That sense of the improvisatory came to a head in the cadenza. Kennedy, perhaps unsurprisingly, prefers the fantasy of Kreisler here to Joachim’s standard version, ‘very strong structurally but sadly lacking in pathos’. However, he elected instead to provide his own, apparently improvised, cadenza. Alarm bells might have rung upon reading the statement, ‘During this, you might detect my belief that Brahms loved gypsy music and that, therefore, if he had had the same access as we do to, say, Indian music or the blues, he would probably have incorporated these equally important types of community music into his work as well.’ What we heard proved rather less outrageous than one might have hoped or feared, at least during the purely solo part. Hints of ‘world’ music manifested themselves more strongly as the cellos began to sound a pedal point, cellos joined by other strings, and eventually by the entire orchestra. Yet there was surprisingly little sense of incongruity, and what there might have been was more than outweighed by the soloist’s personality and sheer communicative skill.
The slow movement was blessed by beautiful, characterful woodwind playing, not only from the oboe (John Anderson). Kennedy’s spinning of the violin line was ardent yet variegated, vocal yet indisputably instrumental. It was a more rhapsodic approach than one often hears – a characteristic that on occasion slightly foxed the orchestra – but there were no grounds to associate that with any lack of structural sense, line being maintained as if this were a great aria, or perhaps better, a song without words.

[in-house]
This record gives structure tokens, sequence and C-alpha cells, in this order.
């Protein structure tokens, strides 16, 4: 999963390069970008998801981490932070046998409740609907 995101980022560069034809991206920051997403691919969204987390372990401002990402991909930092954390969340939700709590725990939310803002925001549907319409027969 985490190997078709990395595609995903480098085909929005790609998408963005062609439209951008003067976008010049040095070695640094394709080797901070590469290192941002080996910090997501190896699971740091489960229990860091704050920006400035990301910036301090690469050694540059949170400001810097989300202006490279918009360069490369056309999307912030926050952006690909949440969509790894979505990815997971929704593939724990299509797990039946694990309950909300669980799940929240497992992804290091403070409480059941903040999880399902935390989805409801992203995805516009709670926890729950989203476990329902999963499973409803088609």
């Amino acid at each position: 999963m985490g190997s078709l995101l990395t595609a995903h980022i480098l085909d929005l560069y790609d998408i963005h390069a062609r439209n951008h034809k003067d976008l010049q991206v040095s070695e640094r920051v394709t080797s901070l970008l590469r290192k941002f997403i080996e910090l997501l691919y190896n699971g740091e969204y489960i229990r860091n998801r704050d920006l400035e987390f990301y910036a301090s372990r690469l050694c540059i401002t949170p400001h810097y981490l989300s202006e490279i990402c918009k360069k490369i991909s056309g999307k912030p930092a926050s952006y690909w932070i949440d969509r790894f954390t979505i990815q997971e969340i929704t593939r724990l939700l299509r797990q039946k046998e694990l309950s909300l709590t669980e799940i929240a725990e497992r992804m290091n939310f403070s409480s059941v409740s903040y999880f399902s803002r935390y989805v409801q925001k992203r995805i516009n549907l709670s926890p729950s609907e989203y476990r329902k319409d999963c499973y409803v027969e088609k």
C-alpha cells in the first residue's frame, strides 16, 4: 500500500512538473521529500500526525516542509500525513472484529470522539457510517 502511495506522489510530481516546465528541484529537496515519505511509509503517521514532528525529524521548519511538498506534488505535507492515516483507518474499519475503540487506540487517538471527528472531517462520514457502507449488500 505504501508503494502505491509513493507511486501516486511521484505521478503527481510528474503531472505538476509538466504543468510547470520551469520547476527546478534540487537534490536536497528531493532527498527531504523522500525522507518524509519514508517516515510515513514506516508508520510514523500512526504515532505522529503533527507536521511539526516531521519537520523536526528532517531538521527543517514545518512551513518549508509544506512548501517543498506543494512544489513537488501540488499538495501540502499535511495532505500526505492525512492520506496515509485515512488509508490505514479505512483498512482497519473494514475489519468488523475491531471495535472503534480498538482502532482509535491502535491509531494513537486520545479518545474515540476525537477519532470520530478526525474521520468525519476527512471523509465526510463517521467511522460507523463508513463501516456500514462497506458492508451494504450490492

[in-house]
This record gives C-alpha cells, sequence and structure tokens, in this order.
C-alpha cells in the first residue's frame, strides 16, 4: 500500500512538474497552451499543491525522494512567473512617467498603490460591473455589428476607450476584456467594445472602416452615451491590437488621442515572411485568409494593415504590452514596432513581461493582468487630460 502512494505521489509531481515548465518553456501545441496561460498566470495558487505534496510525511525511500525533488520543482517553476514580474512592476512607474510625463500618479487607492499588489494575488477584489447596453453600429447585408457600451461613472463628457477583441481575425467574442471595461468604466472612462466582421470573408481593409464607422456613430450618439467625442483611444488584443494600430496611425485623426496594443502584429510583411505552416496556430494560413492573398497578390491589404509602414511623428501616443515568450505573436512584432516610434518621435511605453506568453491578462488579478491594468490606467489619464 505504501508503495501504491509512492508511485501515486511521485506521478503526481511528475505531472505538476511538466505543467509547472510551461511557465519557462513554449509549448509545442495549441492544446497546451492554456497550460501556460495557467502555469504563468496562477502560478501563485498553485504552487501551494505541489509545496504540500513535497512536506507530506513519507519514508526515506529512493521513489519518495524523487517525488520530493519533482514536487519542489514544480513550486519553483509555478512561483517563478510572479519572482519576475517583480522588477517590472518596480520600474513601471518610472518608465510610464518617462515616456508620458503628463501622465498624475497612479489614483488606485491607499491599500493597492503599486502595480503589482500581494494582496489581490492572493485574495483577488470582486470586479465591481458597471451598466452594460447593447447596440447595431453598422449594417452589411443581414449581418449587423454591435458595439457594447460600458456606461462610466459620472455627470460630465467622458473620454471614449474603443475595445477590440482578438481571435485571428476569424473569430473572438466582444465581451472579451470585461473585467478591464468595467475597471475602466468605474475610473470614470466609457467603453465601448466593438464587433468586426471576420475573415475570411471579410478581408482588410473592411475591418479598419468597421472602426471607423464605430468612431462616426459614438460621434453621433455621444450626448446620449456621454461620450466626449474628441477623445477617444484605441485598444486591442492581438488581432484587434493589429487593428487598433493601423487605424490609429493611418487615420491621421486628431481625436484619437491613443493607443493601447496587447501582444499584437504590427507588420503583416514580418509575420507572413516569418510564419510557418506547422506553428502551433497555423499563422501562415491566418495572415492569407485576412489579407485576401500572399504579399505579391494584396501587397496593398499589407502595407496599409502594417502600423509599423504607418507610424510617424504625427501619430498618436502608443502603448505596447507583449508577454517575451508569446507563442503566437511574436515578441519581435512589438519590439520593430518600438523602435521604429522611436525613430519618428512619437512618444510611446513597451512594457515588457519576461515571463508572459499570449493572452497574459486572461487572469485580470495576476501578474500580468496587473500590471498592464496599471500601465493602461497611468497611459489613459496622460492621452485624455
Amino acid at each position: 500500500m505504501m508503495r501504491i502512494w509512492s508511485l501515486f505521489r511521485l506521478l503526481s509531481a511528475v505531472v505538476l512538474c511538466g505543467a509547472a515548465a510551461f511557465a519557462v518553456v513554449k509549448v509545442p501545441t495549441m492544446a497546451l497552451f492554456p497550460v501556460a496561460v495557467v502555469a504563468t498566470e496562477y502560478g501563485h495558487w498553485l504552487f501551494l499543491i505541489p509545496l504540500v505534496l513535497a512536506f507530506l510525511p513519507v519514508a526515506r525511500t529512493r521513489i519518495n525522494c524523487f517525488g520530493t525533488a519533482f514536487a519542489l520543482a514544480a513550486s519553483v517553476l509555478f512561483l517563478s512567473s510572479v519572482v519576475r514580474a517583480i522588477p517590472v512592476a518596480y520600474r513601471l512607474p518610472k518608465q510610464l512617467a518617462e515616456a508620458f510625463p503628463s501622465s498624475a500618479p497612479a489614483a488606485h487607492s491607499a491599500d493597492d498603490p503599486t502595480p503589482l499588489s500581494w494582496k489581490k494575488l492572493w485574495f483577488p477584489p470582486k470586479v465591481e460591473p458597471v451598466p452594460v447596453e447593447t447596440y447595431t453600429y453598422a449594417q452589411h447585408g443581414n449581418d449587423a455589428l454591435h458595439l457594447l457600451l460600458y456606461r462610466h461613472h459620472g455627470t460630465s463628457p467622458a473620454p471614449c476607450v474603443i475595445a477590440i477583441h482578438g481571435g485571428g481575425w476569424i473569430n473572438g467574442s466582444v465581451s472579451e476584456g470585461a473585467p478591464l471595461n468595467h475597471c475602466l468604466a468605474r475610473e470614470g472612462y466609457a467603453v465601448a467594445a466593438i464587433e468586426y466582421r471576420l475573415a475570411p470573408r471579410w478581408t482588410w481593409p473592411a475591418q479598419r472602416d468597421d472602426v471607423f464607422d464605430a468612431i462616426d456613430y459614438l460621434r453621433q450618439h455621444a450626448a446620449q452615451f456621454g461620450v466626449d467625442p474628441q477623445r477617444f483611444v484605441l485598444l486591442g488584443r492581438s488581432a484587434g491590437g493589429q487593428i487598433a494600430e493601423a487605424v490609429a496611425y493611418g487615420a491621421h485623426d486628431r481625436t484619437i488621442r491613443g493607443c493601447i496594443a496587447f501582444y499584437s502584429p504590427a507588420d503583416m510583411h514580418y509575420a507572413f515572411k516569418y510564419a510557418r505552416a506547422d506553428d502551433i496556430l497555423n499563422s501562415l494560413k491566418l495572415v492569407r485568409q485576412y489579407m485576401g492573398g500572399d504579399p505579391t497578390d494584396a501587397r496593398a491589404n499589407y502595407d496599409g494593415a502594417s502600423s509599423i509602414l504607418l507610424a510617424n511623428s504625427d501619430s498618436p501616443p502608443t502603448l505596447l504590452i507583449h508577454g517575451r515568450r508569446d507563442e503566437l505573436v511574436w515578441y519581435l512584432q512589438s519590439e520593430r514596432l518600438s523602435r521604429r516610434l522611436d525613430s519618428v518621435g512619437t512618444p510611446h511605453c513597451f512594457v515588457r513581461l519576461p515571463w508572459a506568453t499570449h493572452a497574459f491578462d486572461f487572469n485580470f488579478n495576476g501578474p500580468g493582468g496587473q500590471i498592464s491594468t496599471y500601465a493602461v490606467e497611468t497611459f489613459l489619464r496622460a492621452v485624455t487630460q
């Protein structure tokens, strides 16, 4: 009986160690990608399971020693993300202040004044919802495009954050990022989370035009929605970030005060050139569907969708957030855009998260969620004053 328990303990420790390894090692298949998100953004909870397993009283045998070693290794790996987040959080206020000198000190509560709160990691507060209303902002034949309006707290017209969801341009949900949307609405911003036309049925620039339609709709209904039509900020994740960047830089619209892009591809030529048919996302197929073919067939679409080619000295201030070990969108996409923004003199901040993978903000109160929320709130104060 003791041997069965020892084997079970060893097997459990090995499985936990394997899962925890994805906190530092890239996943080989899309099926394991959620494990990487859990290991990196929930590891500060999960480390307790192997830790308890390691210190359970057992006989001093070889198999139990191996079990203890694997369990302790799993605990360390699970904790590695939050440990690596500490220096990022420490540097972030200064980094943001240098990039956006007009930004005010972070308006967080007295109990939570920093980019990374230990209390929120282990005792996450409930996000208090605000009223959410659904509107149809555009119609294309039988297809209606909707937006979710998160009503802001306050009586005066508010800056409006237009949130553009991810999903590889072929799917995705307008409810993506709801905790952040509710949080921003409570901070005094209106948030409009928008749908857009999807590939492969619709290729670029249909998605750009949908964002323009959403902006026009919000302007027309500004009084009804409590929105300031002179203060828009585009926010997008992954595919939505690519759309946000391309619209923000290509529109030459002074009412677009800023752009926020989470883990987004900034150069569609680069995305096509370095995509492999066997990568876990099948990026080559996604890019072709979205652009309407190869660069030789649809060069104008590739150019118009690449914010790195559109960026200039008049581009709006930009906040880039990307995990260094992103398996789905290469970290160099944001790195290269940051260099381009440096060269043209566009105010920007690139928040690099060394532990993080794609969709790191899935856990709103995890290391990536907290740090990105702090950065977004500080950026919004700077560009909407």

Likewise, in the finale, clearly channelled through the personality and to an extent the delivery of a gypsy musician, form remained clear and meaningful. The orchestra sounded reinvigorated and the results were thrilling. Though there was nothing wilful or distended about the performance, quite the contrary, it would probably have been more likely for Kreisler – or the ever-open-minded Menuhin – to smile upon it than for Joachim to have done so. Frankly, it was a struggle, and I am sure that Kennedy would maintain it to be a futile struggle, to keep one’s foot from tapping along with his. If Nietzsche maintained that much of the problem with German music was its dissociation from the dance, famously celebrating Carmen against Wagner, he perhaps should have heard this.
There was more, of course, to come. After a little joking around, including a proposal of marriage to leader, Clio Gould, Kennedy engaged in an utterly spellbinding duet with principal cellist, David Cohen. As scintillating, in-authenticke a performance of the Handel-Halvorsen Chaconne as one could every hope for – and then a great deal more – was our treat. Virtuosity and musicianship sounded in equal measure from both parties; what was perhaps most enthralling was to observe, indeed viscerally to feel, their response toward each other as chamber musicians. How rehearsed it was, I do not know – Kennedy referred to a ‘sort of rehearsal’ in Nottingham – but it sounded, if you will forgive the cliché, newly minted. A gypsy-style medley ensued, first with Cohen ‘accompanying’, but soon joined by the rest of the RPO strings, some of them also offered solo spots. It was great fun, and more than that: testament to Kennedy’s very real sense of music as a communal activity. Truly, there is only one Nigel Kennedy.